What actually befell Albe with the coming of the Long Night was far less dramatic, but in its own way, worse than anarchy and cannibal gangs. Devastated by the collapse of the interstellar economy though it was, Albe still had the means by which to develop a full, mature planetary economy capable of supporting its gargantuan population with the onset of the Long Night. To do so, however, would require the conversion or demolition of much of its specialized shipbuilding plant to provide the tooling and capital to bring about an autarky. Doing so, however, also would guarantee that Albe would turn inward for the foreseeable future and that her still-considerable reservoirs of knowledge and capital would be cut-off from the rest of what remained of the interstellar community.

The decision on whether to “close” Albe was not an easy one: The Dukes of Albe were, after all, relatives by blood and marriage to the Star Dragon Emperors of Sindal and had just as credible a claim to the throne of the Old Empire as anyone now that Noricum had been blasted back to the Stone Age. And Albe’s resources were certainly such that she might stabilize and carve out some portion of what had been Sindal for herself, as some of the Duke’s entourage strenuously argued. Such was not to be the case, however, as before Gorluun III could make any decision, the bureaucracy mobilized and struck first to mount a palace coup to ensure Albe’s future lay in turning inward. Gorluun was given a disquieting choice: He could either authorize the bureaucracy to rule in his name for 99 years and recuse himself from any personal rule in government, or the military would mutiny, kill him, and keep going down the list of claimants until such time as someone will to accept such an arrangement was found. Gorluun, shocked by the brazenness of his own government, had no choice but authorize rule in his name under protest. Like any good aristocrat, he believed that this was merely a temporary setback and that, with time, he would be able to gather support to reverse it. The bureaucracy, demonstrating a surprising amount of Genre Savvy, had anticipated such too. And, to ensure that would never be a problem, he was forcibly put into suspended animation, to be woken every 99 years to reauthorize the bureaucracy’s continued rule of Albe, a process that continues to this day.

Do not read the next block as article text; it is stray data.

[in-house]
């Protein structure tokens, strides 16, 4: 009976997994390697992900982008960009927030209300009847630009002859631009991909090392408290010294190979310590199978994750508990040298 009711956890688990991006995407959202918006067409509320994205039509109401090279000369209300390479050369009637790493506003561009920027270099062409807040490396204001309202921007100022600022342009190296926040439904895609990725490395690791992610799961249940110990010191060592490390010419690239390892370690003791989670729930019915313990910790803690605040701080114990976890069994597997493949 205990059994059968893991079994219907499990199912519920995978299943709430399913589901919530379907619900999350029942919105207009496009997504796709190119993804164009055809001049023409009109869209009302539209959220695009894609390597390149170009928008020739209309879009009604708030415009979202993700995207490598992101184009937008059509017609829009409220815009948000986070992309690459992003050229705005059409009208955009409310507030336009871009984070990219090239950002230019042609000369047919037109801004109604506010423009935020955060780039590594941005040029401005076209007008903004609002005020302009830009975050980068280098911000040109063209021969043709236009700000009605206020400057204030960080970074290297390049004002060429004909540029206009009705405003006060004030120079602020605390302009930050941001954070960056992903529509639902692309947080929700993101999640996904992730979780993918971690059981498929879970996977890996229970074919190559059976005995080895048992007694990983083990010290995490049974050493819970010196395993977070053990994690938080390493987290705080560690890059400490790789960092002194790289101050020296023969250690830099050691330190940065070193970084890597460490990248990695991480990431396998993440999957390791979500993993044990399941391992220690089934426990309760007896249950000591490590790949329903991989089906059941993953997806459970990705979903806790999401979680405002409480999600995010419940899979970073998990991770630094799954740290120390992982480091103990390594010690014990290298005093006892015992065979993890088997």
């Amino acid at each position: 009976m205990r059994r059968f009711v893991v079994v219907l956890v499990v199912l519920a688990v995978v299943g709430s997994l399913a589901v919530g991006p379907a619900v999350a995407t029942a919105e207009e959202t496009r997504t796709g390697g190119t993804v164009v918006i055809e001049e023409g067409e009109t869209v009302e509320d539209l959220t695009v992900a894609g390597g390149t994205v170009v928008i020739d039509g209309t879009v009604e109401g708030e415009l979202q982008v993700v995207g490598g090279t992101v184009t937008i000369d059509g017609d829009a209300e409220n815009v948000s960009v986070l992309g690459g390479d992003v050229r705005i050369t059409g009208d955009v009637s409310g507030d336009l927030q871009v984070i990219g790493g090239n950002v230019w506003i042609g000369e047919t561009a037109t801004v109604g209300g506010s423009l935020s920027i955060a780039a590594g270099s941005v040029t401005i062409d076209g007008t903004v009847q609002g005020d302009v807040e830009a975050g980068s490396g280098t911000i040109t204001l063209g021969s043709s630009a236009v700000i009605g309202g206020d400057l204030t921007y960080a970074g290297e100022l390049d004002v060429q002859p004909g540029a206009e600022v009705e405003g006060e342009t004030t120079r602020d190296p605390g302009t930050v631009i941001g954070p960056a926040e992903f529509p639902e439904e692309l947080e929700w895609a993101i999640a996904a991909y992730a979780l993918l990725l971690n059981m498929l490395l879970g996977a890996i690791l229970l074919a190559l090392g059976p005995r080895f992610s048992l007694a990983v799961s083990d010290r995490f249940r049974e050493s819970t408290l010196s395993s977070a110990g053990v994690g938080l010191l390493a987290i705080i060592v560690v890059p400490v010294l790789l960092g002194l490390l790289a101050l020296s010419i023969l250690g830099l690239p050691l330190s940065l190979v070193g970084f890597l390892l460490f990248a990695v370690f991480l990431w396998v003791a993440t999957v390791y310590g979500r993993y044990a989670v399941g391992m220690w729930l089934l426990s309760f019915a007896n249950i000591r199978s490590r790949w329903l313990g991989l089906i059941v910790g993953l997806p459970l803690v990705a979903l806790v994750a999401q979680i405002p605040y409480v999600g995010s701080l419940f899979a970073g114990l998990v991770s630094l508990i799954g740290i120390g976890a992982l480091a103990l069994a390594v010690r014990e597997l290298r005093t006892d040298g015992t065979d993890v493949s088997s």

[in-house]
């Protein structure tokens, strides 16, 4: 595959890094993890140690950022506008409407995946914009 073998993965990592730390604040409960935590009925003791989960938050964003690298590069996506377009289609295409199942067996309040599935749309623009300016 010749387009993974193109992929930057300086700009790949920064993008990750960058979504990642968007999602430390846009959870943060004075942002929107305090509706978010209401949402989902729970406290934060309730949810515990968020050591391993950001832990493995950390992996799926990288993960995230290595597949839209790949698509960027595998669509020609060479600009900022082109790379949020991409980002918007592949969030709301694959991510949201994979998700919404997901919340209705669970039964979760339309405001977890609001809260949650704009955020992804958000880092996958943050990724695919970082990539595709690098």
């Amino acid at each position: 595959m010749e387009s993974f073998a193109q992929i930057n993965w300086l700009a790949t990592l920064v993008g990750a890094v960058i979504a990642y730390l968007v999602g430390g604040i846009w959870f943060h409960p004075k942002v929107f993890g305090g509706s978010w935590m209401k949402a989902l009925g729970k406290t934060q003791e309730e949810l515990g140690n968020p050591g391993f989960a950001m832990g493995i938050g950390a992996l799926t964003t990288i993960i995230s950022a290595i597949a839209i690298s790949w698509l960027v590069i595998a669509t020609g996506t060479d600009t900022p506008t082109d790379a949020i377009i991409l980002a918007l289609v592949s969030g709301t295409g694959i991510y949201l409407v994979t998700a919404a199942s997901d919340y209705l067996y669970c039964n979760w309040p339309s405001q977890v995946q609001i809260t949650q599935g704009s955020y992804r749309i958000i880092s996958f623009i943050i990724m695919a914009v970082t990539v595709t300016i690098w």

In More Modern Times

Following first contact with the Third Imperium in 248, Albe has slowly rejoined the community of the stars, as the markets of the Imperium animate the same basic economics that once made Albe the glittering jewel of the Old Empire. Fierce competition from established firms within Imperial space, as well as Drinaxi and Theevan yards, has guaranteed most of Albe’s participation in the construction trade has centered on jump-drive production. Not withstanding such, since the world fully joined the Third Imperium a half-century ago, the world’s benefitted for preferential contracting from the Imperial Navy to support the base at Realgar and the Imperial colonization initiative at Cordillon, which make its shipyards the fastest growing in the sector.